Cal Shakes ends season with a vibrant Dream

Sep 07

Cal Shakes ends season with a vibrant <i>Dream</i>

A Midsummer Night's Dream is a landmark play for California Shakespeare Theater. When the company really became the company, then known as Berkeley Shakespeare Company, the first show produced at John Hinkel Park was Midsummer. Since then, the play has been performed seven more times, and now Cal Shakes concludes its 40th anniversary season with a version of the play that feels unlike any other production of it I've seen.

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Writers’ souls crushed, hilarity ensues in Rebeck’s Seminar

May 08

Writers’ souls crushed, hilarity ensues in Rebeck’s <i>Seminar</i>

The ego, the insecurity and the courage of fiction writers are all on hilarious and intriguing display in Theresa Rebeck's Seminar, a one-act comedy that derives laughter from pain and theatrical pleasure from whiplash-smart word play.

The premise is simple: four New York writers have paid $5,000 each for 10 weekly classes with a famous writer. They meet in the beautiful (and rent controlled) apartment of one classmate and wait anxiously for the globe-trotting famous guy, who can't really be bothered to remember their names, to pass judgement on their work.

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Fifty shades of Wonder in Marin Theatre Co.’s Lasso

Feb 26

Fifty shades of Wonder in Marin Theatre Co.’s <i>Lasso</i>

You're bound to like Carson Kreitzer's Lasso of Truth if you like Wonder Woman...and a heaping helping of S&M on the side.

If you didn't know the two were related, first of all, think about it for a minute (the golden lasso, the bustier, the metal bracelets, etc.), and second of all, has Kreitzer got an origin story for you. Commissioned by Marin Theatre Company, the play is part of the National New Play Network, which means this is what they call a "rolling world premiere." The show begins in Mill Valley then heads to Atlanta and Kansas City.

So where did Wonder Woman come from (and we're not talking about Paradise Island, home of the Amazons)? For many of us, she sprung fully formed in the 1970s looking like Lynda Carter in a patriotic bathings suit and gold accessories. That famous TV show is actually a jumping-off point for Kreitzer's play.

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At SF Playhouse, pretty is as Pretty does

Mar 31

At SF Playhouse, pretty is as <i>Pretty</i> does

I've come to learn that when a Neil LaBute play or movie crosses my path, I detour around it, ignore it or make an immediate donation to a women's support or LBGT organization. LaBute is a really good writer – his ear for dialogue is impeccable, and his ferocity for storytelling is admirable. I just rarely like what his characters have to say or where his stories end up.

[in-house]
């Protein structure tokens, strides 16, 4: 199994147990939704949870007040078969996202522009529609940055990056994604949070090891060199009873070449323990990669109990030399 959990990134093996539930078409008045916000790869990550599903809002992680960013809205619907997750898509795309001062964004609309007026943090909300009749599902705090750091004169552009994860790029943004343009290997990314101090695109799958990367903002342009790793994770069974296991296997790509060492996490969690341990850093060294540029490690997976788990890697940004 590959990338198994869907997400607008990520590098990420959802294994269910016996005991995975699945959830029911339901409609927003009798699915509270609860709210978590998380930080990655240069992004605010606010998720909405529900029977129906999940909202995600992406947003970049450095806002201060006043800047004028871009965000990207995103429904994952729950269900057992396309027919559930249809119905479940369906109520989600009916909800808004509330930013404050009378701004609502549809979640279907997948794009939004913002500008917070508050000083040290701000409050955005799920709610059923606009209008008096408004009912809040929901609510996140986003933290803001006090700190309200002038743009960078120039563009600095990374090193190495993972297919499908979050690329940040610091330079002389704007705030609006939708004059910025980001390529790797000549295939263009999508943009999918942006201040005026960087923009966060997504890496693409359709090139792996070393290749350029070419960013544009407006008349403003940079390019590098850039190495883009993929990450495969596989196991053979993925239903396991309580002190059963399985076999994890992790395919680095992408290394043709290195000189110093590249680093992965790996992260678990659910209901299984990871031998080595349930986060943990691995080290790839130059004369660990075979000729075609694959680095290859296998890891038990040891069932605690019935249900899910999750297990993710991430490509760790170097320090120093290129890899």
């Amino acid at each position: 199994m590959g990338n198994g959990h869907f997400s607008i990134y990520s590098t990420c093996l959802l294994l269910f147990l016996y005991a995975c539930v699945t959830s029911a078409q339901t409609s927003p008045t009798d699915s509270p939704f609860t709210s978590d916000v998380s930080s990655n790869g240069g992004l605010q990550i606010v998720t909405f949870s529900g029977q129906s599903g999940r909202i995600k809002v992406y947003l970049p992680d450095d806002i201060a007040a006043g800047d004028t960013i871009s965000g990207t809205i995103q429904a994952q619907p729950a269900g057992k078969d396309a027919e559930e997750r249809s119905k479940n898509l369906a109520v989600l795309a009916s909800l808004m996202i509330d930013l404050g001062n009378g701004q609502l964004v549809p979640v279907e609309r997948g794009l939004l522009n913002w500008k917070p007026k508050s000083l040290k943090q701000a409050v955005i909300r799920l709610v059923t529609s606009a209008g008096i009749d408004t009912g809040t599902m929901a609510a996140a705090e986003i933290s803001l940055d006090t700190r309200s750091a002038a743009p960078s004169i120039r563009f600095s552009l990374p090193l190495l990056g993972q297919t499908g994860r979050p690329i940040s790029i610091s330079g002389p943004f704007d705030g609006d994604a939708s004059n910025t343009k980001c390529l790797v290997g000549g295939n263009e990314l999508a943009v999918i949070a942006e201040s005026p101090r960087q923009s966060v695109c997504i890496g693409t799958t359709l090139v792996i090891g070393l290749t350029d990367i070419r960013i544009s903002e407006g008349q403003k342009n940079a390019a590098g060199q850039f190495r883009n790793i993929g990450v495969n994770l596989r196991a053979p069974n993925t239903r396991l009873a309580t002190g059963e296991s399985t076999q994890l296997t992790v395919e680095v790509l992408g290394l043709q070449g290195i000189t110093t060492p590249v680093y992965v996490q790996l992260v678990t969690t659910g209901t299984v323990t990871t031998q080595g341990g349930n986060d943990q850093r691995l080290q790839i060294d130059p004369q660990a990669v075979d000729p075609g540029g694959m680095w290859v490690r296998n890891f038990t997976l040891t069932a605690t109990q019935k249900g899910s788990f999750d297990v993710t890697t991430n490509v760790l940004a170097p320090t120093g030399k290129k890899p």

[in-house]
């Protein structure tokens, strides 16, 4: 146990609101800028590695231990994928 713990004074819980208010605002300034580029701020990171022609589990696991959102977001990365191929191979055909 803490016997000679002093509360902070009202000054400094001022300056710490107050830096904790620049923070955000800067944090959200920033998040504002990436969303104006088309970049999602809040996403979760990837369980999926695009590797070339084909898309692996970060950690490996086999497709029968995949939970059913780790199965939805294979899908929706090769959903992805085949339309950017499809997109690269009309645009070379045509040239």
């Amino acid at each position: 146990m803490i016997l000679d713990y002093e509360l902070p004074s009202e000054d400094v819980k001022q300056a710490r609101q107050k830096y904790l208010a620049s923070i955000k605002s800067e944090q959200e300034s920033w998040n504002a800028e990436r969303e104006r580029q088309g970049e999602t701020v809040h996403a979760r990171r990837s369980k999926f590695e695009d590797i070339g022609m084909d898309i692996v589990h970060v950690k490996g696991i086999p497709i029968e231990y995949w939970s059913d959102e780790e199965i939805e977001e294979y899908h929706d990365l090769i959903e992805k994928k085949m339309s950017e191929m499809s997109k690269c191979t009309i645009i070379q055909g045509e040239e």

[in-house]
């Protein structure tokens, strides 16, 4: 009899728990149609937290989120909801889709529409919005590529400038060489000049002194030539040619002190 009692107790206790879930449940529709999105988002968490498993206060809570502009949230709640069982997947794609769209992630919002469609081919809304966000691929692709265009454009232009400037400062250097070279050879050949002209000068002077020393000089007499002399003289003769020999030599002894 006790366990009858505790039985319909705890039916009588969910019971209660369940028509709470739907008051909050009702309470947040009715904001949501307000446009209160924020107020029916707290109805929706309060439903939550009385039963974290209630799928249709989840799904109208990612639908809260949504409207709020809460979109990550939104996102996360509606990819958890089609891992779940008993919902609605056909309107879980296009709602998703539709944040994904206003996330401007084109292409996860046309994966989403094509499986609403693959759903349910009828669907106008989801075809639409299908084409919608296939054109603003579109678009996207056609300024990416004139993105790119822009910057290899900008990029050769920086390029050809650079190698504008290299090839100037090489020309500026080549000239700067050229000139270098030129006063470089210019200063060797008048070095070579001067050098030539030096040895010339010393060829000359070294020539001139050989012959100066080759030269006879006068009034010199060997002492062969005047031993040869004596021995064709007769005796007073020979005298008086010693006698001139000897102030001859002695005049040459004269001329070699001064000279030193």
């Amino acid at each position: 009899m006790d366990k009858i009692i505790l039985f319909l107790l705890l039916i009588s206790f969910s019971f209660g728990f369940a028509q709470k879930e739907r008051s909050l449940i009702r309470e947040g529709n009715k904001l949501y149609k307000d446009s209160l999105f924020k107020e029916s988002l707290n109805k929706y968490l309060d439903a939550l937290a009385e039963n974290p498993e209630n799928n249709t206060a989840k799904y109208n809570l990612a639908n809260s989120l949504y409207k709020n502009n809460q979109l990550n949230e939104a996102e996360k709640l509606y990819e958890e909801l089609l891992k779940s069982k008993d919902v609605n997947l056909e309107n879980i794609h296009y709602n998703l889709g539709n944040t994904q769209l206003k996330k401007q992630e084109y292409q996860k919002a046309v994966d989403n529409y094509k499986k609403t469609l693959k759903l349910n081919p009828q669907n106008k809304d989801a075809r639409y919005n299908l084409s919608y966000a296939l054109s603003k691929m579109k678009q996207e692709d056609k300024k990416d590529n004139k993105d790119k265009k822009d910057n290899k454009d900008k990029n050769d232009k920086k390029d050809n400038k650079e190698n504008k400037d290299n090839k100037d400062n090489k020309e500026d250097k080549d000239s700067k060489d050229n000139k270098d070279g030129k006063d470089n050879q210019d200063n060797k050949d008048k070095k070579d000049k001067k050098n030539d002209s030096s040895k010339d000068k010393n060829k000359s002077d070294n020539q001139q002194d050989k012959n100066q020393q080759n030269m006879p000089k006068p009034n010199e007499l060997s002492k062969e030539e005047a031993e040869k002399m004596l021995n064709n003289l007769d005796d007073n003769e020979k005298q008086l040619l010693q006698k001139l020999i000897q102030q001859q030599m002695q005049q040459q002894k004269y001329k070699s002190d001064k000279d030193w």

That said, LaBute's Reasons to Be Pretty, now at San Francisco Playhouse, marks the first time I've left one of the writer's play and not wanted to bash my head against the wall on the way out. Sure, there are traces of misogyny, homophobia and racism (mostly coming from the mouth of one classic LaButian male character). But what's interesting here is that LaBute is being provocative in the name of evolution, of self-actualization, of emotional growth.

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Playwright Jordan Puckett ready for prime time

Mar 05

Playwright Jordan Puckett ready for prime time

We have a Theater Dogs guest writer! Welcome Scott Lucas of San Francisco magazine, who chatted with playwright Jordan Puckett, whose Inevitable runs through March 23rd as part of San Francisco Playhouse’s Sandbox series. Scott Lucas: With the opening of Inevitable, it’s not only the first performance of this play, but the first time any of your plays has been done, right? Jordan Puckett: I’ve had readings of Inevitable before, though it’s had many titles and versions. This is the world premiere. It’s the first production of it, and my first production ever.

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Bewitched? No, bothered and bewildered at SF Playhouse

Dec 09

Bewitched? No, bothered and bewildered at SF Playhouse

Oh, how I would love to tell you how a graceful and convincing performance by Lauren English and a sturdy production by Bill English rescues John Van Druten's 1950 comedy Bell, Book and Candle from the heap of mediocre mid-century plays that have become irretrievably dated. And while Team English is indeed in good form here, the play itself is an attempt at enchantment that fails to enchant.

It very well could be that this play has been forever ruined for me by the TV show "Bewitched," which for eight seasons never failed to delight me as a witch made a family with a mortal man in a world with a closed collective mind where issues of magic were concerned. The TV show, which was inspired by Van Druten's play as well as the 1942 movie I Married a Witch, featured a blithe central performance by the ever-enchanting Elizabeth Montgomery, who somehow seemed above all the slapstick mayhem surrounding her. Members of the magic world were played for big laughs, none more so that Agnes Moorehead's delicious Endora, the mother-in-law from character actress hell (or heaven, depending on your point of view).

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